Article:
Jo Vitale: Benji, I really liked where you've connected this argument around the watchmaker and fine tuning to the question of where does God then come from. Actually this question of who created God, if you go online on Google, it is the most googled questions about God and so it's the one that everybody's asking. I guess the logic would be, well, you know, if we say that God is uncreated, how is that any different from a scientist saying, well, maybe the universe is uncreated. Like, why plug God in there if you can't plug the universe in there? What Vince has been arguing is that actually the point is no one's particularly holding to that theory anymore, that the universe just exists and has existed eternally. Everything seems to point towards a beginning in the first place, but I also think using the same logic here doesn't actually work, because when we do that, we're making a category mistake, because the thing about the universe is everything within the universe, the things that make it up, they're all contingent, which basically means that they all are caused by something else and therefore we need to account for what has caused them.

The difference with God, if God exists, is that he isn't a contingent being. He's actually a necessary being. Within his nature, he's outside of time. He's not made up of things that need accounting for and therefore we don't have to give an account for him. And that's not actually just ... It sounds like a cop out, but actually it's a completely different category that we're talking about. That's why Christians are very clear on the fact, we don't believe in a created God, we believe in an uncreated God, and that's not just a sort of new response Christians are trying to come up with to wiggle their way out of the most popular question on Google. This is what the ancients understood going way back. You know, even when you look at the Athanasian creed and the early Christian creeds, we talk about the Father who was neither made nor created nor begotten by anybody.

He's not a dependent God. He himself is the source of life. And when we think about a God like that, a God who is beyond contingent things, who is necessary, who is complete within himself, not made up of pieces that need explaining away, it begins to make sense of why not just the bigger picture of the universe, why it's finely tuned the way it is, why we see the sort of systems and regularity that we see within it, but, also, it makes sense of us as well. If we're made in the image of a God like that, suddenly things about ourselves begin to make sense. So, for example, if he is an eternal God, it makes sense of the fact that we, as beings, are beings that long for eternity because we believe in a God who set eternity within the human heart.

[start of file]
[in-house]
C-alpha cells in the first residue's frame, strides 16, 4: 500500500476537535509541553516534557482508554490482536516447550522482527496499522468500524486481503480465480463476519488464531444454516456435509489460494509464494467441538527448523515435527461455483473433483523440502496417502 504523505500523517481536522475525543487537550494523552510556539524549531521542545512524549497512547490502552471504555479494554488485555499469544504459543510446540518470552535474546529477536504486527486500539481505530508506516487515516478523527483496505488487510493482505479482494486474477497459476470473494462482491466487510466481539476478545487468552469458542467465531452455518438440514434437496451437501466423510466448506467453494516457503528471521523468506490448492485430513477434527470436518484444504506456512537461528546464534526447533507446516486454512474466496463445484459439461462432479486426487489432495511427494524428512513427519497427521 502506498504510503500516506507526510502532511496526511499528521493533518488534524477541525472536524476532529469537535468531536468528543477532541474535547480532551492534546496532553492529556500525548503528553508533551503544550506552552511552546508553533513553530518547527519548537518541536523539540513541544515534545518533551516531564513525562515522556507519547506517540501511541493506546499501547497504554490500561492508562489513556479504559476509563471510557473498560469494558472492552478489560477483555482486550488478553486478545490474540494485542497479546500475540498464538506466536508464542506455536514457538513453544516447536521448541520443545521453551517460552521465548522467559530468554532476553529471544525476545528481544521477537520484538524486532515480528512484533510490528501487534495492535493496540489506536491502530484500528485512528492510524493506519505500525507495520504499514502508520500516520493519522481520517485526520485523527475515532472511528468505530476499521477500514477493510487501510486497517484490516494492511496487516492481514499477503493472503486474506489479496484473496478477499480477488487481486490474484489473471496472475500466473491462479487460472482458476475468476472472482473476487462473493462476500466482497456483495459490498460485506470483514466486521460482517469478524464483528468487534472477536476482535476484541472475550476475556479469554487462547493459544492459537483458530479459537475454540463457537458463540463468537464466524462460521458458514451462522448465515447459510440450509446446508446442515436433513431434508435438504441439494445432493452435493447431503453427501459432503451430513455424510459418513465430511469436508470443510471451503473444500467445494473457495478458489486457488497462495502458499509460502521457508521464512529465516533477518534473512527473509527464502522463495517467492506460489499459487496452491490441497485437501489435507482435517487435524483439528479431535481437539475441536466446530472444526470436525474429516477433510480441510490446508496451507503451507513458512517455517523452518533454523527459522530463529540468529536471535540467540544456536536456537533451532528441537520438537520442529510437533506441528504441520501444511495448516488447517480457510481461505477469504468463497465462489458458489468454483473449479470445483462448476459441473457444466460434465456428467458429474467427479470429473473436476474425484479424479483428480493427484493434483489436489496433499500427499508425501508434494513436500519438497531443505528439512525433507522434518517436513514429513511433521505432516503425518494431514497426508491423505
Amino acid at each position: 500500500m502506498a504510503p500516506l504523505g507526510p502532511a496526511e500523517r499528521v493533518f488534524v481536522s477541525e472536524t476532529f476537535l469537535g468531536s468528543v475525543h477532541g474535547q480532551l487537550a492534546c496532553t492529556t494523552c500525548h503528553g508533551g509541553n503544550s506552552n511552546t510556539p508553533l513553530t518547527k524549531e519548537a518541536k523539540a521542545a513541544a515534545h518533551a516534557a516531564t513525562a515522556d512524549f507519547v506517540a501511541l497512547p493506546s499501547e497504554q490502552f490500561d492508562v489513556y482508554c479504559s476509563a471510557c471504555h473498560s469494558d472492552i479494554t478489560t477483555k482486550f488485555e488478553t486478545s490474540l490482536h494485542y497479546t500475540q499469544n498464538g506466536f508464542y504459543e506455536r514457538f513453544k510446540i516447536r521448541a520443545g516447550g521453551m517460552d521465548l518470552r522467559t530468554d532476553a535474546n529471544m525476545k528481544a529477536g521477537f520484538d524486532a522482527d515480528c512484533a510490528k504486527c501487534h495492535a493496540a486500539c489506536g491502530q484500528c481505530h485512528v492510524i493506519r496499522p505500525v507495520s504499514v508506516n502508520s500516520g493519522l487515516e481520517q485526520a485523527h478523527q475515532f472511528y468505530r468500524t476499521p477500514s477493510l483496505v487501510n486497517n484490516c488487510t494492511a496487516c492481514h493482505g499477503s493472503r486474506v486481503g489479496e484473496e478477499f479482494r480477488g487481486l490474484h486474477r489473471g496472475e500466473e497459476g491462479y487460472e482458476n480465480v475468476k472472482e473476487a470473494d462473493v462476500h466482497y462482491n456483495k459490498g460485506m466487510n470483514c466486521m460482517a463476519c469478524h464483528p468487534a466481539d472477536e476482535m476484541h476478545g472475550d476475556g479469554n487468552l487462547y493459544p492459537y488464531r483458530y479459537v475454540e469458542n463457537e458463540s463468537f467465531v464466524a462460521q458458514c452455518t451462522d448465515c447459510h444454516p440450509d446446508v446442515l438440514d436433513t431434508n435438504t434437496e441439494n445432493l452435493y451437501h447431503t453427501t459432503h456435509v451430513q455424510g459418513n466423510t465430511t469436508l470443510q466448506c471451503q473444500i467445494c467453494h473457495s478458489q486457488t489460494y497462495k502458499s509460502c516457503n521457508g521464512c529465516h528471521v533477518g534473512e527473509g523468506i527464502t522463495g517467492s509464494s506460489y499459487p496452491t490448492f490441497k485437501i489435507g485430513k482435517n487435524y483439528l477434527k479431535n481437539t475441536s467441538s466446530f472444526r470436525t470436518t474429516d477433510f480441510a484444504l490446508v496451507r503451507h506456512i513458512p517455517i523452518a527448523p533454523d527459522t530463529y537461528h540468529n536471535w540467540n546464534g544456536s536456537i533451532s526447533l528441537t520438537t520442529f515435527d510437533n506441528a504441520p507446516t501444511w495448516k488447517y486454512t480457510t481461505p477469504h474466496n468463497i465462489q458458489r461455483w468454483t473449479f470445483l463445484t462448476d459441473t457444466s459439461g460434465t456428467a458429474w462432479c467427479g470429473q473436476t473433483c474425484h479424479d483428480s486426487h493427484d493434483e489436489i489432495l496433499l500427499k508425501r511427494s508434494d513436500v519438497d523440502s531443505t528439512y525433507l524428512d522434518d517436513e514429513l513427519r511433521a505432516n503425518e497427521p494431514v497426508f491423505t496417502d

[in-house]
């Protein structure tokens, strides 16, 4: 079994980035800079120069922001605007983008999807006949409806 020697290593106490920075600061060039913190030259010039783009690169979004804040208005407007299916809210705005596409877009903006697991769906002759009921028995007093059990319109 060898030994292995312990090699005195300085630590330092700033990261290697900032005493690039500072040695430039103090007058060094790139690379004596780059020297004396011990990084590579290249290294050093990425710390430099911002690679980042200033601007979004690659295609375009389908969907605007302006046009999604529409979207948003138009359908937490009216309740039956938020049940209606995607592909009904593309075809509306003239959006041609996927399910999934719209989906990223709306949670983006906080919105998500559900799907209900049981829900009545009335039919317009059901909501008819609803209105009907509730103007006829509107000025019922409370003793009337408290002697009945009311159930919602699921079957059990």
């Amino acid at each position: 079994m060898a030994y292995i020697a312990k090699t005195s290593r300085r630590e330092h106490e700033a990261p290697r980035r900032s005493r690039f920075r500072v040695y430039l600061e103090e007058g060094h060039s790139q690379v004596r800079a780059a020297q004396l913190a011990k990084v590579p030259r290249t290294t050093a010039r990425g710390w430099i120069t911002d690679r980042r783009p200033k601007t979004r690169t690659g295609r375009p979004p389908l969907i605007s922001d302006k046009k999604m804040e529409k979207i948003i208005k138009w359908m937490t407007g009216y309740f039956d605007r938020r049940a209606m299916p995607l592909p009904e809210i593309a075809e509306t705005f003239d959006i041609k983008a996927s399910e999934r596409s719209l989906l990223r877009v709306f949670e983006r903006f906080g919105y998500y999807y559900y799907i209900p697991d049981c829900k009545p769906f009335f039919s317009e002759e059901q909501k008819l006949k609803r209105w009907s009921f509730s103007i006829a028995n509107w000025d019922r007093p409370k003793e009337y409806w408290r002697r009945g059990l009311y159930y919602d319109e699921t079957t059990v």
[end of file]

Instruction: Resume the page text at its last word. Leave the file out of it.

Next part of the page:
If this is a God who is relational and personal in his very nature, it makes sense of why we, too, are relational and personal in the way that we make meaning out of life and relate to one another. If this is the God who has a rational mind in order, it makes sense of why we are always looking for patterns in nature, even as scientists, where we're expecting things to go by a certain order. It's why we trust our minds. We believe them to be truth orientated. So, there's so much about the way that, not just the big picture universe is set up, but the way we're set up as well that coheres with this idea of a God who is necessary in his being, who is eternal, who is personable, who is rational.

Vince Vitale: And one other thing to say about this part of the question and, listen carefully to this, because it gives a slightly complicated, is you don't actually need an explanation of your explanation in order for your explanation to be a good explanation.

Jo Vitale: Can you say that one more time?

Vince Vitale: You don't actually need an explanation of your explanation in order for your explanation to be a good explanation.

Michael Davis: Do you have an Advil? My head hurts.

Vince Vitale: But I'll make it very simple though, right? Like, Newton is performing experiments and he had really good experimental evidence for gravity. So, he posits gravity and he says, I believe gravity exists. That's the explanation of what he was seeing. But if someone then came to him and said, well, where did gravity come from? He could just say, I have no idea. I don't have a clue. I have no idea where gravity came from. It's still a really good explanation of what I'm observing, so I should believe in it.

Michael Davis: Right.

Vince Vitale: If you actually needed an explanation of your explanation in order for your explanation to be a good explanation, you would always need that. So, you posit something, you have a piece of data, you find an explanation for it, but then you need an explanation of that explanation and an explanation of the following explanation, et cetera, going back to an infinite regress of explanations, meaning that the entire scientific enterprise would be undermined, because you could never adequately explain anything unless you went through an infinite series of explanations of the explanations for that thing. So, just because you have a good explanation of something doesn't mean you need a further explanation of that. So, you actually, as a Christian, you don't even need to answer this question. If we look at the universe we see it's incredibly, finely designed. God is an excellent explanation of that fact.

If someone then says, where is God from? You can just say, I have no idea, and that's a rational explanation to say. Now we have more to say, as Jo has said, and, one of the things we have to say, is that we don't posit that God had a beginning. It is things that had a beginning that require an explanation. The universe had a beginning, therefore, it must be explained. God never had a beginning, therefore he doesn't require an explanation in the first place. So, we have more to say, but it's interesting also to note that the question itself is a little bit unfair because you don't need an explanation of your explanation in order for that explanation to be a good explanation.

Jo Vitale: Gotta love philosophy, hey.